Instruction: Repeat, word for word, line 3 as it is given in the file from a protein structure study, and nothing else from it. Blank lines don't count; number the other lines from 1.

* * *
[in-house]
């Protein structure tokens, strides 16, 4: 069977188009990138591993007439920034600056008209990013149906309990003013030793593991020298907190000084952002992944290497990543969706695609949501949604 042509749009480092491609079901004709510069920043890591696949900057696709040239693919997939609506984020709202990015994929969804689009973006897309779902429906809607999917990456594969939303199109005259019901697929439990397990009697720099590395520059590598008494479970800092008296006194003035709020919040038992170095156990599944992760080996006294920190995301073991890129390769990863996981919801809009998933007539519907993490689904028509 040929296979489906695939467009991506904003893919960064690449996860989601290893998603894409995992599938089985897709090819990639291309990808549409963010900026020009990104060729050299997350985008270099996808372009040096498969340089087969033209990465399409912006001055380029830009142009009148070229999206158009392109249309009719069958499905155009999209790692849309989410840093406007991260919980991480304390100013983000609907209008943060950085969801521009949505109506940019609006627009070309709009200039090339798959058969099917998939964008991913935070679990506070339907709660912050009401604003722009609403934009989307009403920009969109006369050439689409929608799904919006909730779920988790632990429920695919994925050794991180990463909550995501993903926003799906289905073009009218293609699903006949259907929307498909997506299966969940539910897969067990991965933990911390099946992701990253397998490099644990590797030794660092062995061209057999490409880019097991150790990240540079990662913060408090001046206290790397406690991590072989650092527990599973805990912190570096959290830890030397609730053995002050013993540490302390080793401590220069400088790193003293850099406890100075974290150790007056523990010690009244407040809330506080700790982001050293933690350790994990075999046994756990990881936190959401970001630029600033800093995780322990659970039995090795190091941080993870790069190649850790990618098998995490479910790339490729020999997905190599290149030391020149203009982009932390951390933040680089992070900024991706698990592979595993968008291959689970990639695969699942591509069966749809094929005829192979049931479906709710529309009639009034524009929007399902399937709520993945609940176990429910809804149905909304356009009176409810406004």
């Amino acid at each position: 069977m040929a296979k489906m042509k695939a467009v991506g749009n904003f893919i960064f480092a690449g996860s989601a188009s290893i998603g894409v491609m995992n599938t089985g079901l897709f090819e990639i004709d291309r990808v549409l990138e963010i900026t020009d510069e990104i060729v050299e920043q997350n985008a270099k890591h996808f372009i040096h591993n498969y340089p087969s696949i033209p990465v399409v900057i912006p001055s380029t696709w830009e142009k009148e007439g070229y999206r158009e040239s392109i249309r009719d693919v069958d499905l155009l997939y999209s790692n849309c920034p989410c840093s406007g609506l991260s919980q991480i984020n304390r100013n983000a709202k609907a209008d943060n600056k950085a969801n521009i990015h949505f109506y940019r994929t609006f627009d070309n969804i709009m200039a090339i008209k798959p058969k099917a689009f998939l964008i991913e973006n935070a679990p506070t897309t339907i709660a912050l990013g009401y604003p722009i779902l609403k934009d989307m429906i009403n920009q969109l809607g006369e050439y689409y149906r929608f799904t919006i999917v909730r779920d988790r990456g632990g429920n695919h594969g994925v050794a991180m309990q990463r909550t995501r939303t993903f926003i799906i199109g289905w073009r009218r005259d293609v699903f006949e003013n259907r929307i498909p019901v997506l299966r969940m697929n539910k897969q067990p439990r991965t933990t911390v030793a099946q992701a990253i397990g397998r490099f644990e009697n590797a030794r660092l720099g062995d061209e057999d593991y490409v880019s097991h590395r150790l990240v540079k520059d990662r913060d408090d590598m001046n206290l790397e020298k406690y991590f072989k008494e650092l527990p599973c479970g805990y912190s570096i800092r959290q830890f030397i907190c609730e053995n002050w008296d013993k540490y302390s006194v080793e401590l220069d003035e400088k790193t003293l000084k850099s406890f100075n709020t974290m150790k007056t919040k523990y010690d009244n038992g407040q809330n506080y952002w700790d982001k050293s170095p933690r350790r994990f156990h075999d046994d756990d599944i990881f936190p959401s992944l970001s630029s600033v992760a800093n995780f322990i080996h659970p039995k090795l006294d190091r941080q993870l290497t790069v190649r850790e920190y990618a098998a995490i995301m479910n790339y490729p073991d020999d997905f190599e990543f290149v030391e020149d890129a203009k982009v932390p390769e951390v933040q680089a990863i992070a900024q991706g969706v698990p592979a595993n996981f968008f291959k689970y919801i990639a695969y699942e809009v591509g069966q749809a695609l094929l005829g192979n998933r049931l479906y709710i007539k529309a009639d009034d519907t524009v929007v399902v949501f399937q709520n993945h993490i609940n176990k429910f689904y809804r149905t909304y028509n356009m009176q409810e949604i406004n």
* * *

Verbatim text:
């Amino acid at each position: 069977m040929a296979k489906m042509k695939a467009v991506g749009n904003f893919i960064f480092a690449g996860s989601a188009s290893i998603g894409v491609m995992n599938t089985g079901l897709f090819e990639i004709d291309r990808v549409l990138e963010i900026t020009d510069e990104i060729v050299e920043q997350n985008a270099k890591h996808f372009i040096h591993n498969y340089p087969s696949i033209p990465v399409v900057i912006p001055s380029t696709w830009e142009k009148e007439g070229y999206r158009e040239s392109i249309r009719d693919v069958d499905l155009l997939y999209s790692n849309c920034p989410c840093s406007g609506l991260s919980q991480i984020n304390r100013n983000a709202k609907a209008d943060n600056k950085a969801n521009i990015h949505f109506y940019r994929t609006f627009d070309n969804i709009m200039a090339i008209k798959p058969k099917a689009f998939l964008i991913e973006n935070a679990p506070t897309t339907i709660a912050l990013g009401y604003p722009i779902l609403k934009d989307m429906i009403n920009q969109l809607g006369e050439y689409y149906r929608f799904t919006i999917v909730r779920d988790r990456g632990g429920n695919h594969g994925v050794a991180m309990q990463r909550t995501r939303t993903f926003i799906i199109g289905w073009r009218r005259d293609v699903f006949e003013n259907r929307i498909p019901v997506l299966r969940m697929n539910k897969q067990p439990r991965t933990t911390v030793a099946q992701a990253i397990g397998r490099f644990e009697n590797a030794r660092l720099g062995d061209e057999d593991y490409v880019s097991h590395r150790l990240v540079k520059d990662r913060d408090d590598m001046n206290l790397e020298k406690y991590f072989k008494e650092l527990p599973c479970g805990y912190s570096i800092r959290q830890f030397i907190c609730e053995n002050w008296d013993k540490y302390s006194v080793e401590l220069d003035e400088k790193t003293l000084k850099s406890f100075n709020t974290m150790k007056t919040k523990y010690d009244n038992g407040q809330n506080y952002w700790d982001k050293s170095p933690r350790r994990f156990h075999d046994d756990d599944i990881f936190p959401s992944l970001s630029s600033v992760a800093n995780f322990i080996h659970p039995k090795l006294d190091r941080q993870l290497t790069v190649r850790e920190y990618a098998a995490i995301m479910n790339y490729p073991d020999d997905f190599e990543f290149v030391e020149d890129a203009k982009v932390p390769e951390v933040q680089a990863i992070a900024q991706g969706v698990p592979a595993n996981f968008f291959k689970y919801i990639a695969y699942e809009v591509g069966q749809a695609l094929l005829g192979n998933r049931l479906y709710i007539k529309a009639d009034d519907t524009v929007v399902v949501f399937q709520n993945h993490i609940n176990k429910f689904y809804r149905t909304y028509n356009m009176q409810e949604i406004n």